Ambrey recorded a 93.7% increase in HS&R-related business interruptions compared to Q1 2023 in this area. The majority of rescue operations are initiated in response to directives from national MRCCs, but there are also instances of inadvertent encounters with small boats in distress. The length of time vessels engage in such operations varies between four to 45 hours, contingent on factors including weather conditions, the size and condition of the rescued group, and the availability of the nation-state S&R vessels.

HS&R in this area involves challenges markedly different to the Mediterranean or English Channel. Vessels that traditionally use the Suez Canal are also now transiting the area, and many companies and masters may not be aware of the scale of the risk (for example, the associated cost of a rescue operation once initiated averages half-a-million dollars).

In the Med, there are regular patrols by Italian, Tunisian, Libyan and Greek MRCC operations, as well as MRCC reconnaissance flights from Italy and Turkey. Supranational institutions such as Frontex also patrol the area. In addition, there are up to 12 NGO vessels offering to rescue people. However, only the Spanish and Moroccan MRCCs operate off Western Sahara and the Canaries. The size of the small boats is also larger, averaging 40 to 80 passengers while in the Med they average 25 to 40 passengers.

Merchant vessels are unprepared to conduct these kinds of operations, lacking specific training and equipment. Sometimes accompanied by minors, rescued individuals are prone to panic, which has previously led to aggression towards the rescuers. There are often medical emergencies among the rescued that may necessitate medical triage and subsequent urgent attention. In some cases, there may be security threats posed by criminal elements among the rescued. The pressure on crew and masters during such operations is considerable and may lead to injuries and lifelong trauma. Masters can use Ambrey’s rescue advice management practice (RAMP) checklist as a resource in HS&R operations and to mitigate associated risks.

Suez Canal

The Red Sea situation has hit the Suez Canal hard. So far in 2024, an average of only 41 vessels have transited per day and only 36 per day in March, versus an average of 65 vessels daily in 2022 and 72 in 2023. Containerships are the canal’s biggest revenue source, with an average of 16 boxships transiting per day in 2023. In February 2024, the tally was 73% down to four or five per day, meaning a huge drop in income.

Despite this sad situation the Suez Canal Authority (SCA) continues to offer long-haul rebates in addition to its fixed rebate system (more details on the LETH website here). Whenever a voyage can be calculated as more expensive than an alternative route, the SCA will study each application case by case (click here for a table of recently obtained long-haul rebates). Sailing through a high-risk area or piracy area will ultimately result in a higher rebate. Remember to apply no later than 48 hours prior leaving the last port.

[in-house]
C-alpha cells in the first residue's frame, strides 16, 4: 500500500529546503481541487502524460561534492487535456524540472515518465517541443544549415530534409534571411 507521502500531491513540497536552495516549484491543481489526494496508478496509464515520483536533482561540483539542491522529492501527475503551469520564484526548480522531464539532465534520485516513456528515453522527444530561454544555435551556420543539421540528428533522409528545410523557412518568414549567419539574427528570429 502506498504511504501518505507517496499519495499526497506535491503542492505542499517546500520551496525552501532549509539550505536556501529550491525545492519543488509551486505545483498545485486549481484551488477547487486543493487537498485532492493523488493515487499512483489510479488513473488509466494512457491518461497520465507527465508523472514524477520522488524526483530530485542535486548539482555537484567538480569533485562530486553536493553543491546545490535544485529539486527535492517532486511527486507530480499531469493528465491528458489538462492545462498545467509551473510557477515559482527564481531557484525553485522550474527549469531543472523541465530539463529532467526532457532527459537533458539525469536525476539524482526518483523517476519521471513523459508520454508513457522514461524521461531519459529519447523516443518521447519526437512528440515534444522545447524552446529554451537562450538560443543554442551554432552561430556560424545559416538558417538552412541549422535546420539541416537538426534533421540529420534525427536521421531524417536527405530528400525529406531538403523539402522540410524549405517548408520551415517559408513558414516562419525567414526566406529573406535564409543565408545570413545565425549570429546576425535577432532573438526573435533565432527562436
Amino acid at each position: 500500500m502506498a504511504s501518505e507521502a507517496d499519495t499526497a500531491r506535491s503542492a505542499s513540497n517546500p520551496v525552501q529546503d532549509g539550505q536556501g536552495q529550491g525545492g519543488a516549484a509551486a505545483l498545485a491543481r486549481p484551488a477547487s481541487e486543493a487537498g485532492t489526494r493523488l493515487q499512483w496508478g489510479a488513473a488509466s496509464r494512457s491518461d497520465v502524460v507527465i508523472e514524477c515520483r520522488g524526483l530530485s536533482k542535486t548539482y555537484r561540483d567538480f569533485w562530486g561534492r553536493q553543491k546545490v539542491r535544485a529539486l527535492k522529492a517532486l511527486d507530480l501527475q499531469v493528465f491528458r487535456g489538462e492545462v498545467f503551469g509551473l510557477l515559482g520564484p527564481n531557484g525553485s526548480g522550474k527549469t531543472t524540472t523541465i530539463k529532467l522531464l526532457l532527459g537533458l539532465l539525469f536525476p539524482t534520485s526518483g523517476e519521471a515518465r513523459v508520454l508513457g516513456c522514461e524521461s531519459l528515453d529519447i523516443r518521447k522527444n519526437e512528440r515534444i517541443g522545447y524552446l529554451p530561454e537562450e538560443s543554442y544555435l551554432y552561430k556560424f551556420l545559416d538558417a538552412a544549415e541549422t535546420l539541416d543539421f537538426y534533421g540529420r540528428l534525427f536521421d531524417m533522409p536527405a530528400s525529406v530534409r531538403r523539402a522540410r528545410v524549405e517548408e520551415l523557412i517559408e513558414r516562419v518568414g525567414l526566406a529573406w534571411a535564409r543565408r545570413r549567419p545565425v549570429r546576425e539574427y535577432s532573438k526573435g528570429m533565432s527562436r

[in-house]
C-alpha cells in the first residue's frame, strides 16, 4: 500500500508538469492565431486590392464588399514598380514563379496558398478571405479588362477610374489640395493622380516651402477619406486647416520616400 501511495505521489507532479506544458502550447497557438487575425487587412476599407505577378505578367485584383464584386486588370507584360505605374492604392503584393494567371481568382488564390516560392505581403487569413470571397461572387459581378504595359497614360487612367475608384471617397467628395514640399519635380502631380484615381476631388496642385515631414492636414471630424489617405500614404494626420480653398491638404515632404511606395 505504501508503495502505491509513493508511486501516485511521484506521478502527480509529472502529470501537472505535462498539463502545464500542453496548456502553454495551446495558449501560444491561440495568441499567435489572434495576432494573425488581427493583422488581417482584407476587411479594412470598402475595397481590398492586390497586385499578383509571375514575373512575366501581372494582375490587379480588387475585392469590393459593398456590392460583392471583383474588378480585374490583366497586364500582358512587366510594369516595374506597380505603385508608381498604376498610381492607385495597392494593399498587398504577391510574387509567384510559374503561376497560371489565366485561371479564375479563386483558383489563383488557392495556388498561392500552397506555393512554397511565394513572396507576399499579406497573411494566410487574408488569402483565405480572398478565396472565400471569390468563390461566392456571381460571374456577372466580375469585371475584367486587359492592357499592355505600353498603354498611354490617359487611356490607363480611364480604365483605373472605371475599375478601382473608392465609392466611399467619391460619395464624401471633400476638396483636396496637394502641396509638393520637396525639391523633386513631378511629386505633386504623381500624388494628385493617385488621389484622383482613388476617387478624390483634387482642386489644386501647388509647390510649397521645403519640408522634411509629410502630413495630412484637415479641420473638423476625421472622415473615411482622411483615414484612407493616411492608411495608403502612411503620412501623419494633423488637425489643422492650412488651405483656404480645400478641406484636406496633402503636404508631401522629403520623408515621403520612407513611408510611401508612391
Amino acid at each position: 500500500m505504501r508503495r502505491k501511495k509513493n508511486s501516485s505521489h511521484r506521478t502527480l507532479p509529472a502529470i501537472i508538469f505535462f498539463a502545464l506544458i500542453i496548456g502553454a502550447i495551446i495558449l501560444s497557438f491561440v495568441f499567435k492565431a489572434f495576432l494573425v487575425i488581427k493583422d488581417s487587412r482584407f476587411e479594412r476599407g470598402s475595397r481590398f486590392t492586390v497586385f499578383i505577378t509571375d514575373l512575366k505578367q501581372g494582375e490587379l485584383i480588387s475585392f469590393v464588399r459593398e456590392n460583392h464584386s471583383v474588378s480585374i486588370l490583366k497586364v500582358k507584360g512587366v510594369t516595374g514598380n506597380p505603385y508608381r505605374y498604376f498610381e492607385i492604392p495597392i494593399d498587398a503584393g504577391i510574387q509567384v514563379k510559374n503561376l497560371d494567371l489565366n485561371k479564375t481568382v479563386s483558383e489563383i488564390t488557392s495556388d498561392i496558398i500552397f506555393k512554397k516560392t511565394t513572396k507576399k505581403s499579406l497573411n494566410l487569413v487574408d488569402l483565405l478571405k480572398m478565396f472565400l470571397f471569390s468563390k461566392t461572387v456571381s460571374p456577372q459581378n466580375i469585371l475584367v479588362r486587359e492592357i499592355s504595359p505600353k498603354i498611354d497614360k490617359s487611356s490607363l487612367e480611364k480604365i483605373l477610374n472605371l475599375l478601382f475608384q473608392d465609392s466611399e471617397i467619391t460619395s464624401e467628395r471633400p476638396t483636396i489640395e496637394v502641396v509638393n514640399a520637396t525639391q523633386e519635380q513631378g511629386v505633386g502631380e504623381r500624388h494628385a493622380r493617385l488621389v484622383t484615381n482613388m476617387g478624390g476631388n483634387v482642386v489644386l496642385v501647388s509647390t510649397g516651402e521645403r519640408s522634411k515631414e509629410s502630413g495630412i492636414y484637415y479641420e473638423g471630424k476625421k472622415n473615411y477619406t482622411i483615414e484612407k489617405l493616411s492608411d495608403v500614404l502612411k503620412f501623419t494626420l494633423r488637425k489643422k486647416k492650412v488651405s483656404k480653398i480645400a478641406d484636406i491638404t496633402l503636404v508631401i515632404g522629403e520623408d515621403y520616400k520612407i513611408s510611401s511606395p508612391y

Security team best practices

For vessels considering having security teams on board while transiting the Suez Canal, unarmed security teams are permitted on board, however weapons and security equipment are not. Such materiel should be offloaded on arrival – or prior to transiting the Canal – at Suez or Port Said, subject to pre-coordination with the Suez Navy Base or the Port Said Navy base, respectively, at least three days prior to arrival. LETH can coordinate transport with both Navy Bases to re-deliver materiel post-transit. Offloading many sets of weapons and equipment is subject to additional charges.

Key bunker locations for re-routing vessels

For vessels opting to trade around the Cape of Good Hope, the three key alternative bunkering locations are Mauritius, Gibraltar/Algeciras and the Canary Islands. Mauritius can offer bunkering X-pipe at berth or at anchor. The anchorage area allows deep draft with a multitude of positions. Along with bunkering options, LETH and Inchcape can provide husbandry services to maximize operations.

Gibraltar and Algeciras both provide X-pipe bunkering at anchor or at berth, depending on vessel size. There are some congestion delays, with an average turnaround of six hours. Bunker calls are subject to a 75% port-use discount. In the Canaries, bunkering is available at Tenerife via berth (subject to availability) and at Las Palmas via pipe, truck at berth. Bunker quality and husbandry services are available on request.

Panama Canal

The daily count of vessels passing through the Panama Canal slowly fell during 2023 as a result of the ongoing drought. In November, the Canal opted to gradually decrease the maximum number of vessels transiting per day from 37 to 22 over a three-month period. Since January, the average has been steady at around 23 per day. Basically, only pre-booked vessels are now allowed to transit. Slots still available are getting huge amounts at auctions held seven to two days prior to transiting. In March, the average price for an auction slot was $387,000 in the new Panamax locks and $176,000 for the Panamax locks.

On a positive note, the rainy season is expected to start sooner than forecast, and from 18 March the ACP increased capacity from 24 to 27 vessels daily, however only for the Panamax locks initially.

Although some of the developments described in this update may evoke apprehension, there are grounds for optimism. As threats become more complex the industry must become more proactive. Synergistic collaboration with government and private security providers is vital to strengthen resilience.